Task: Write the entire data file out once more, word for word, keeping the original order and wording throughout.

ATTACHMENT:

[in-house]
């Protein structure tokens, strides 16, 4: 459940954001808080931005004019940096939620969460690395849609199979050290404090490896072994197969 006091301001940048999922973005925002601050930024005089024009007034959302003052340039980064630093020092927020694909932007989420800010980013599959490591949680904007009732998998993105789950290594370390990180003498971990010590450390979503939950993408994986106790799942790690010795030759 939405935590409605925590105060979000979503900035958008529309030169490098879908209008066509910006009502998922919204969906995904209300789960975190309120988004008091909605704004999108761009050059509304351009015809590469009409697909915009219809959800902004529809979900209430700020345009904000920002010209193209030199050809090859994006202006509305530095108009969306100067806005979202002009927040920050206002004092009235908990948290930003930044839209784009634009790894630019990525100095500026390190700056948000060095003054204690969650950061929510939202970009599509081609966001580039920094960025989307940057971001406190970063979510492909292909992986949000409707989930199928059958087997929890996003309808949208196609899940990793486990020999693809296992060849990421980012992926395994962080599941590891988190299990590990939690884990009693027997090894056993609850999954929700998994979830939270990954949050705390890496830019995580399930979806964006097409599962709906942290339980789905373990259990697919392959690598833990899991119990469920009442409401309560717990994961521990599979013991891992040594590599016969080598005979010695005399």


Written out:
[in-house]
């Protein structure tokens, strides 16, 4: 459940954001808080931005004019940096939620969460690395849609199979050290404090490896072994197969 006091301001940048999922973005925002601050930024005089024009007034959302003052340039980064630093020092927020694909932007989420800010980013599959490591949680904007009732998998993105789950290594370390990180003498971990010590450390979503939950993408994986106790799942790690010795030759 939405935590409605925590105060979000979503900035958008529309030169490098879908209008066509910006009502998922919204969906995904209300789960975190309120988004008091909605704004999108761009050059509304351009015809590469009409697909915009219809959800902004529809979900209430700020345009904000920002010209193209030199050809090859994006202006509305530095108009969306100067806005979202002009927040920050206002004092009235908990948290930003930044839209784009634009790894630019990525100095500026390190700056948000060095003054204690969650950061929510939202970009599509081609966001580039920094960025989307940057971001406190970063979510492909292909992986949000409707989930199928059958087997929890996003309808949208196609899940990793486990020999693809296992060849990421980012992926395994962080599941590891988190299990590990939690884990009693027997090894056993609850999954929700998994979830939270990954949050705390890496830019995580399930979806964006097409599962709906942290339980789905373990259990697919392959690598833990899991119990469920009442409401309560717990994961521990599979013991891992040594590599016969080598005979010695005399």